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A Perl script to find duplicate iTunes tracks UNIX
For some reason, I end up with a ton of "duplicate" tracks in my iTunes library and playlists. By this I mean that more than one track in iTunes maps to a single file on my hard drive. I may get into this problem because I sync my files between my Mac and my PC, and any ID3 tag change made on my PC may cause iTunes on the Mac to think it's a whole new track when I re-drop the files back into iTunes.

Anyway, Doug Adams has some great AppleScripts available to find and/or delete these dupes, but they don't always work for me.

So, I wrote a Perl script (view source) to parse the "Song List" which can be exported from iTunes (in the File menu). There are 25 different "fields" associated with every track in the list, and the Perl script allows you to easily pick which fields you want (by editing the Perl script where documented).
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Perl uber geek single line version
Authored by: SOX on Sep 17, '04 01:36:13PM
Or for you many uber geeks, try this instead:

perl -nwaF"\t" -0x00d -e '$x = join "\t",@F[0..3]; print $x,"\n"  if  exists $h{$x}; $h{$x}=1'   file_name_of_exported_song_list

That's the one line equivalent of the perl script program. Anything printed out is a duplicate

[ Reply to This | # ]

Perl uber geek single line version
Authored by: SOX on Sep 17, '04 01:39:47PM
Arrgg... lot the backslashes when converted to html. try again:

perl -nwaF"\t" -0x00d -e '$x = join "\t",@F[0..3]; print $x,"\n" if exists $h{$x}; $h{$x}=1;; ' file_name_of_song_list

gawd I love perl: the wood chipper of text processing.

[ Reply to This | # ]

Too many Perl scripts!!!!!!!!!!
Authored by: gourls on Sep 17, '04 06:28:23PM
That was WAYYY too many Perl scripts. I don't care how geeky you are. And no, I don't know HTML. Please! No more comments for this article.

---
if you must speak, speak of topics that may never be discussed again........... ....cheers, gourls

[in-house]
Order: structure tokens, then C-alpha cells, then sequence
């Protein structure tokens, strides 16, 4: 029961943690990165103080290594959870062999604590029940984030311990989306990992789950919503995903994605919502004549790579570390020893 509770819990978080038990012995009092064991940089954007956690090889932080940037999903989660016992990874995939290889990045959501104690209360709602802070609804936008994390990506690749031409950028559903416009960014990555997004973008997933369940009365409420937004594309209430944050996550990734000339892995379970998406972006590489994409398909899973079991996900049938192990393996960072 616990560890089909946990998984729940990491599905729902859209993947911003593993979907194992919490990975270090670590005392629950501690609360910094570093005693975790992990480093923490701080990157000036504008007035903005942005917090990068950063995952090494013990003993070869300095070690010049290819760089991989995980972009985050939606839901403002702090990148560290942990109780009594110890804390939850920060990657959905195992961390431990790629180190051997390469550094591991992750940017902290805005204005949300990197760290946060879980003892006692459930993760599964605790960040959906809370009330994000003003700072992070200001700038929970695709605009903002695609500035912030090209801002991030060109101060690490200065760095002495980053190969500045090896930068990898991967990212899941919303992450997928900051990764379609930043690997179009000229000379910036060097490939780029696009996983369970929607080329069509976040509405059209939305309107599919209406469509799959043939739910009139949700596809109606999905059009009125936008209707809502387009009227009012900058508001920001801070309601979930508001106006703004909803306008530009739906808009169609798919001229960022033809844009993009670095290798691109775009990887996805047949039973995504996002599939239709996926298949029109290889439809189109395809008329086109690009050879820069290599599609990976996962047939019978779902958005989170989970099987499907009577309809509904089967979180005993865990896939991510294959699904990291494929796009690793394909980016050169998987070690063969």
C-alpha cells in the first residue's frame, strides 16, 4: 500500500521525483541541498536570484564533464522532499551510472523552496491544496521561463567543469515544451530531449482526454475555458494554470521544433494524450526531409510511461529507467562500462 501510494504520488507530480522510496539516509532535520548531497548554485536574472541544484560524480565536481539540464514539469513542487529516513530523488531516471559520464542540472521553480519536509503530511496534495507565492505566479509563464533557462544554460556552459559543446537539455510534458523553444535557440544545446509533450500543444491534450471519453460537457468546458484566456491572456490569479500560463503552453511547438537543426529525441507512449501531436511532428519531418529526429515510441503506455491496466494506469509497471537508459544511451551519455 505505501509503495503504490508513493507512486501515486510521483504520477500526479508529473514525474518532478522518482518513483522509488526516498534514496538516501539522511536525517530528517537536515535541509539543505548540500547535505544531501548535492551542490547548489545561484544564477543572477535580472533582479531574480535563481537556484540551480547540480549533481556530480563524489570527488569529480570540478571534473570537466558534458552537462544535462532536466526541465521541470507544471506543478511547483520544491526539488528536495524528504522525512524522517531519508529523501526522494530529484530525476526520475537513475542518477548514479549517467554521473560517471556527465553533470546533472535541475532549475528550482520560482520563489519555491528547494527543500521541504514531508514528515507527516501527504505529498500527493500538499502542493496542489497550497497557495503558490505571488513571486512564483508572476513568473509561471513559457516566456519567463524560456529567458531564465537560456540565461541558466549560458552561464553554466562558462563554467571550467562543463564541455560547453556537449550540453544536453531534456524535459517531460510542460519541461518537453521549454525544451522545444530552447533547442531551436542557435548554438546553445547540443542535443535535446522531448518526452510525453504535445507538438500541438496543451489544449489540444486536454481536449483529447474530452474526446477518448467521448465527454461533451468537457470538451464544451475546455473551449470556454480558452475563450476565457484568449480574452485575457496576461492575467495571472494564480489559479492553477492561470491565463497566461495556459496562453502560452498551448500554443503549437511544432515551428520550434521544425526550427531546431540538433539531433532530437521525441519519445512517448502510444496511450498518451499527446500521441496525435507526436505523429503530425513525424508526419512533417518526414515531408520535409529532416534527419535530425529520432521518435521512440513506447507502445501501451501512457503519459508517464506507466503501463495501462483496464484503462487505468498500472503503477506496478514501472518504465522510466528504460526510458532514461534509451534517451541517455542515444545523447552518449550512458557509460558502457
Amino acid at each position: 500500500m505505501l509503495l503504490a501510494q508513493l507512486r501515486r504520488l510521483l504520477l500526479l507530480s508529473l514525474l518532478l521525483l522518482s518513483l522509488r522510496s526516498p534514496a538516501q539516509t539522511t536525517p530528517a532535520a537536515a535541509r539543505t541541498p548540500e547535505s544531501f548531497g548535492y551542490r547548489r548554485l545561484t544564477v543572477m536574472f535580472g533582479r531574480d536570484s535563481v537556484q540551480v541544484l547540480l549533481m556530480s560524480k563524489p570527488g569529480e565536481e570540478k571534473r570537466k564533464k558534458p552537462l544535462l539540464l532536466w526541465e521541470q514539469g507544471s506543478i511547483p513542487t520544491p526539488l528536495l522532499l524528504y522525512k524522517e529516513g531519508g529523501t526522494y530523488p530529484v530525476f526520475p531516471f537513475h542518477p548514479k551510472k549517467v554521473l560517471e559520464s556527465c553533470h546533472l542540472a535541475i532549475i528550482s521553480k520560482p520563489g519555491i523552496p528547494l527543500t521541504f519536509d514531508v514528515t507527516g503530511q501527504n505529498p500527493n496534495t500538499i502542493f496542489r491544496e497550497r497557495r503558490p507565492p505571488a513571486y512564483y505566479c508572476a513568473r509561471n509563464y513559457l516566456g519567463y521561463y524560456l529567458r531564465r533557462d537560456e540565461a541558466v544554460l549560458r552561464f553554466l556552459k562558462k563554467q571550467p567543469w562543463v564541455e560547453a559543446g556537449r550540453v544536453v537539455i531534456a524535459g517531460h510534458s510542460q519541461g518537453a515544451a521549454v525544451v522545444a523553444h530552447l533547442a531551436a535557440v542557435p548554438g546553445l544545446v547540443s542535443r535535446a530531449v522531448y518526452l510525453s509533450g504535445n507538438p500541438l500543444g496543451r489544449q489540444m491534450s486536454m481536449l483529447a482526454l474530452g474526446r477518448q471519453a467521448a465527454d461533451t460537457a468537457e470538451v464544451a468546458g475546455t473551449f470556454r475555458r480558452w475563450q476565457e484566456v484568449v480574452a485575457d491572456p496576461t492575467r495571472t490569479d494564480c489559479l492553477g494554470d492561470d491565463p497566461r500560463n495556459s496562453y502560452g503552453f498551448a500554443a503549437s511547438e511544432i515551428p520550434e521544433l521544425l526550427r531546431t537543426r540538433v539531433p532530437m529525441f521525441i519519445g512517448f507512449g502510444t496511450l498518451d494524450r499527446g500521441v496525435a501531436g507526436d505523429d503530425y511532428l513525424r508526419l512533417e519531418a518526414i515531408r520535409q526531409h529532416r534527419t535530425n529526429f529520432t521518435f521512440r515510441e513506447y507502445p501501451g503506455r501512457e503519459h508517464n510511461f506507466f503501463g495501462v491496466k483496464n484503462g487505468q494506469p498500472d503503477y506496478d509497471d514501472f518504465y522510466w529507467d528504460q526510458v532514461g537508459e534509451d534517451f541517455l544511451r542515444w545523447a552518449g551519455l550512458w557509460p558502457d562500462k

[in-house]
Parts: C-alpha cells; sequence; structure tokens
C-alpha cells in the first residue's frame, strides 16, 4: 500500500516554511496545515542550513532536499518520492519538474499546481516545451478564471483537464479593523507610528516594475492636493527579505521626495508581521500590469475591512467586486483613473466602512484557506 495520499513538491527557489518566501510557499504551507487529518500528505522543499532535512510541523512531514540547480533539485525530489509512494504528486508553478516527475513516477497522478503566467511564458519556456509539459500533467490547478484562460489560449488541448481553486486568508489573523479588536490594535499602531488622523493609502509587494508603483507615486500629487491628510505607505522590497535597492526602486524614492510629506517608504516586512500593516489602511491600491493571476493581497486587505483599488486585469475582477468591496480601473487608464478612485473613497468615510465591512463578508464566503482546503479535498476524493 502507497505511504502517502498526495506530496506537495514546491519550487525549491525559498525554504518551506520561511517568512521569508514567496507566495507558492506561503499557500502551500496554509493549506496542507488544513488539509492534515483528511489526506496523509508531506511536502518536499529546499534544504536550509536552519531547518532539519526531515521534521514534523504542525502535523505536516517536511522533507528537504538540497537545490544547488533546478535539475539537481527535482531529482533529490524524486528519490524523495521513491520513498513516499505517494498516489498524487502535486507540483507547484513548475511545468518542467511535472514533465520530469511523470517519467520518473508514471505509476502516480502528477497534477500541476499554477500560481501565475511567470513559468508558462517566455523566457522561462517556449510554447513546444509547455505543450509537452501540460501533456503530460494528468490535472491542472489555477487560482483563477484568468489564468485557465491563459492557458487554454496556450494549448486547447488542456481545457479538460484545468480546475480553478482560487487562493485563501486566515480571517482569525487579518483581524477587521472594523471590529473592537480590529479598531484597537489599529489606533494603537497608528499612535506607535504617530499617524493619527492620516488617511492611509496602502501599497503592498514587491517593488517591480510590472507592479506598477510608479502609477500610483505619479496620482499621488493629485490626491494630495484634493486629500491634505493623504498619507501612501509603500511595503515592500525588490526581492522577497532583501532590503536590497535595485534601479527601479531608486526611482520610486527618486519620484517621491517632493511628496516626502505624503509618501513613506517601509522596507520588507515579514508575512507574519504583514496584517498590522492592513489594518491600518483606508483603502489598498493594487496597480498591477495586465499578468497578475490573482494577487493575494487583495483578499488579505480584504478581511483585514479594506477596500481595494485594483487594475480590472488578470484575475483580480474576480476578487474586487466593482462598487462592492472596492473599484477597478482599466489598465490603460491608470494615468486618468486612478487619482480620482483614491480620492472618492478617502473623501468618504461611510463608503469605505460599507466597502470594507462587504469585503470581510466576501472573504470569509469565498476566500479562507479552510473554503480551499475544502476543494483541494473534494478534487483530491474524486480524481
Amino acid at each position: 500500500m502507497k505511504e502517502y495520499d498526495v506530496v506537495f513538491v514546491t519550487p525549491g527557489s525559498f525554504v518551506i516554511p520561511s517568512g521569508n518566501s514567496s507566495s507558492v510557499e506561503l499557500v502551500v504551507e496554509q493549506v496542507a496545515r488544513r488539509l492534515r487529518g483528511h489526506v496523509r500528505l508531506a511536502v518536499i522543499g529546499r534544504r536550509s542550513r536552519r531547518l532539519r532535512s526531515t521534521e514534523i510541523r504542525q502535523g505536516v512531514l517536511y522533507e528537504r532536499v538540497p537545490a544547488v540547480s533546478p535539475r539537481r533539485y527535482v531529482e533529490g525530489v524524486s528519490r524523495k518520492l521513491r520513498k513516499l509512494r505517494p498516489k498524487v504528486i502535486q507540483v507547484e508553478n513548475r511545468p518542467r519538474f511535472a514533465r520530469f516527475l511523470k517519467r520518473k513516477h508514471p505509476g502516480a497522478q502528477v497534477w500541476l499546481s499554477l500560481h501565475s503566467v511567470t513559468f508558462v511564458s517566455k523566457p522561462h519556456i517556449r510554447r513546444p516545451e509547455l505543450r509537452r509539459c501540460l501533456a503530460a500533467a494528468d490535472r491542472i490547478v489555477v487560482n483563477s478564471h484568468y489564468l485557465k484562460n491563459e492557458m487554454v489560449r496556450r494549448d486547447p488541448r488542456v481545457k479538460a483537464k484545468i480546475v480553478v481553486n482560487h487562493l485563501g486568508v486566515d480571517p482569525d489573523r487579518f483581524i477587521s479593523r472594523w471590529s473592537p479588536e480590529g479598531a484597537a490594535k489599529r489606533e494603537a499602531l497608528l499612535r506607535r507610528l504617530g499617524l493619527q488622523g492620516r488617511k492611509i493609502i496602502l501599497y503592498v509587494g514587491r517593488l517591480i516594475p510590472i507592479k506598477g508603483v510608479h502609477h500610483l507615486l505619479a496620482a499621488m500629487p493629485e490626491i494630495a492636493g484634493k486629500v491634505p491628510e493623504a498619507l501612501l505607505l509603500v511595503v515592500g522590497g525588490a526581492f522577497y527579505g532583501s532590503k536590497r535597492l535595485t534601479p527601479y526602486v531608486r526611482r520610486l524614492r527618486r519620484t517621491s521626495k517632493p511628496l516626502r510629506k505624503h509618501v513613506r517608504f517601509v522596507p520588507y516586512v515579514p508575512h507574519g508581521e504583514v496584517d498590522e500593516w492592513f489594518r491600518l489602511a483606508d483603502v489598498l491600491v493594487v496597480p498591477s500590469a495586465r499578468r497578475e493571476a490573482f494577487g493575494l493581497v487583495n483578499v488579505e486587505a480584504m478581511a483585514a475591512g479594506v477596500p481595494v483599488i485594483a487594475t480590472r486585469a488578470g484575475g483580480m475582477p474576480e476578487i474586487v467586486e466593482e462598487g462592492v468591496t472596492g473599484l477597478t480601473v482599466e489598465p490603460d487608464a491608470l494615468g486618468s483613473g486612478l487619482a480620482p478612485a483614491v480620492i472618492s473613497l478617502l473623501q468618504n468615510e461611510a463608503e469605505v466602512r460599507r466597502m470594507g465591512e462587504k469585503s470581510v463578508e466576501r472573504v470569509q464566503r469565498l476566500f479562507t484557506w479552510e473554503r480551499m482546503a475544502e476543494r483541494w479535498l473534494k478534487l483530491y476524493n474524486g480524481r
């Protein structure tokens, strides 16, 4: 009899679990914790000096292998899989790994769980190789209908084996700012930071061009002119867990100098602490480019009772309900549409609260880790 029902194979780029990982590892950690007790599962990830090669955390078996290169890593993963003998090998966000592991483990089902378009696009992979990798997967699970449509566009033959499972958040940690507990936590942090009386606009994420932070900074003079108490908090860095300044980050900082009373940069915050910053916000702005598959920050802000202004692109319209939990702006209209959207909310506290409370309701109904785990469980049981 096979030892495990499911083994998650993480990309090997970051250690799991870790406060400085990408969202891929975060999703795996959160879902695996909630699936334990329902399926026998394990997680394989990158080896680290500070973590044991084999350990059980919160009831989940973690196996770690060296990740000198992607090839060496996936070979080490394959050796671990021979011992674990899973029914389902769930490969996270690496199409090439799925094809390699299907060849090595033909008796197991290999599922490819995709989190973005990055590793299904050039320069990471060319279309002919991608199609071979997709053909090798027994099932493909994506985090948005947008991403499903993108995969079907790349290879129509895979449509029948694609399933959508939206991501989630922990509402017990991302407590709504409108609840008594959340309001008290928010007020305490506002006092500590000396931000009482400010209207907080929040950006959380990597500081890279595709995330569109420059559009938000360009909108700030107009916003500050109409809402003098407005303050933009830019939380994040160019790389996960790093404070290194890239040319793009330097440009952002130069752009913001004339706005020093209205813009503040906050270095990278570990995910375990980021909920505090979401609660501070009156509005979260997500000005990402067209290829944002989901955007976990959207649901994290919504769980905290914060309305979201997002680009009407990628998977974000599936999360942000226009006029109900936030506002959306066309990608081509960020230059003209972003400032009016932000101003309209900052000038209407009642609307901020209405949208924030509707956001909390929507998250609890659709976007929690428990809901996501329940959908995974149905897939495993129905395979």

[ Reply to This | # ]

correction
Authored by: SOX on Sep 17, '04 01:42:00PM
perl -nwaF"\t" -0x00d -e '$x = join "\t",@F[0..3]; print $x,"\n" if exists $h{$x}; $h{$x}=1;' Name_of_song_list_file

perl, the woodchipper of wordprocessing.

[ Reply to This | # ]

even shorter
Authored by: SOX on Sep 17, '04 01:54:22PM
perl -nwaF"\t" -0x00d -e '$x = join "\t",@F[0..3]; print $x,"\n" if $h{$x}++ ' name_of_file

anyone have a shorter one?

[ Reply to This | # ]

Perhaps even longer??
Authored by: koncept on Sep 18, '04 01:17:44AM

This suggestion would be a lot longer to process, but any chance of posting a script that does a binary compare on each file located in a user's library.xml file and seek out duplicate audio files which may have different names but still be the same file?

There seems to be a [b]File::Compare[/b] on cpan which may do the trick.



[ Reply to This | # ]
try iEatBrainz for cleaning things up
Authored by: babbage on Oct 13, '04 11:09:48PM

The best application I've seen for this is iEatBrainz from MusicBrainz.org.

IEB analyses the acoustic fingerprint of each tracck in an attempt to look up missing track information, which seems like the best approach possible. This is a nice way to cope with the fact that the same track can exist at different bitrates, can have different sizes & times, and the ID3 tag data can be totally incorrect and just shouldn't be trusted.

It's far from perfect. Most obviously, IEB is really slow, especially on large iTunes libraries. Further, a lot of the data it provides can be questionable & needs to be double-checked, and -- most important for this topic -- it doesn't have a mechanism for de-duping.

Still, it's the only software of its kind that I know of, and it works well enough to be a huge time saver when trying to clean up your iTunes library. This should be able to get things clean enough that other approaches, such as the Perl script in this discussion or the Applescript here, can be effective.

---
--
DO NOT LEAVE IT IS NOT REAL

[ Reply to This | # ]

A Perl script to find duplicate iTunes tracks
Authored by: DougAdams on Sep 17, '04 03:18:42PM

Can anyone make this executable for "Person Who Knows Poop About Perl"? I have gotten a ton of emails on this particular article like I'm the one who wrote it. Perl newbies are clueless. How about a hand?



[ Reply to This | # ]
poopless perl executable
Authored by: SOX on Sep 17, '04 04:28:10PM
first the above single line is in fact a perl executable as it is written. but if you want to hide the complexity of this in a file then: